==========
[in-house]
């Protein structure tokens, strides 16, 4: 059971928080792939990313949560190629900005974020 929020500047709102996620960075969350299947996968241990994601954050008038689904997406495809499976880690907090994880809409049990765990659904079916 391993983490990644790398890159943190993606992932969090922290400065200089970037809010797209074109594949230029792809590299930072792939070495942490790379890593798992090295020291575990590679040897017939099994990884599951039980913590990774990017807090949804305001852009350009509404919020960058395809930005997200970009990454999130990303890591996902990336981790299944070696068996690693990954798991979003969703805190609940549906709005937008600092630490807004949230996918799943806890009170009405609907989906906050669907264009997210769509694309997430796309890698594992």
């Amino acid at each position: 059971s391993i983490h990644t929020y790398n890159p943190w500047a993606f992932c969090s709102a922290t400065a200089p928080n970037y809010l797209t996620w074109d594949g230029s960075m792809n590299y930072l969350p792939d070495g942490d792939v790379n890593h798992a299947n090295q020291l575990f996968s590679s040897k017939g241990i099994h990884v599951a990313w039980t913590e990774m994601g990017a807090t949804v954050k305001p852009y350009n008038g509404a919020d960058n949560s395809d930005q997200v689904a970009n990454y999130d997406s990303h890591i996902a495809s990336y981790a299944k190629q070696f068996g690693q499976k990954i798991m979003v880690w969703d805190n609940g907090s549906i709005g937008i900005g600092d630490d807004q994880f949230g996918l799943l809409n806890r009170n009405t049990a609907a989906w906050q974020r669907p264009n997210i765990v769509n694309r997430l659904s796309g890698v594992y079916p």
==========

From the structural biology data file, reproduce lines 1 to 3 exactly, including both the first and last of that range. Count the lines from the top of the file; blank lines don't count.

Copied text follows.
[in-house]
């Protein structure tokens, strides 16, 4: 059971928080792939990313949560190629900005974020 929020500047709102996620960075969350299947996968241990994601954050008038689904997406495809499976880690907090994880809409049990765990659904079916 391993983490990644790398890159943190993606992932969090922290400065200089970037809010797209074109594949230029792809590299930072792939070495942490790379890593798992090295020291575990590679040897017939099994990884599951039980913590990774990017807090949804305001852009350009509404919020960058395809930005997200970009990454999130990303890591996902990336981790299944070696068996690693990954798991979003969703805190609940549906709005937008600092630490807004949230996918799943806890009170009405609907989906906050669907264009997210769509694309997430796309890698594992």
């Amino acid at each position: 059971s391993i983490h990644t929020y790398n890159p943190w500047a993606f992932c969090s709102a922290t400065a200089p928080n970037y809010l797209t996620w074109d594949g230029s960075m792809n590299y930072l969350p792939d070495g942490d792939v790379n890593h798992a299947n090295q020291l575990f996968s590679s040897k017939g241990i099994h990884v599951a990313w039980t913590e990774m994601g990017a807090t949804v954050k305001p852009y350009n008038g509404a919020d960058n949560s395809d930005q997200v689904a970009n990454y999130d997406s990303h890591i996902a495809s990336y981790a299944k190629q070696f068996g690693q499976k990954i798991m979003v880690w969703d805190n609940g907090s549906i709005g937008i900005g600092d630490d807004q994880f949230g996918l799943l809409n806890r009170n009405t049990a609907a989906w906050q974020r669907p264009n997210i765990v769509n694309r997430l659904s796309g890698v594992y079916p």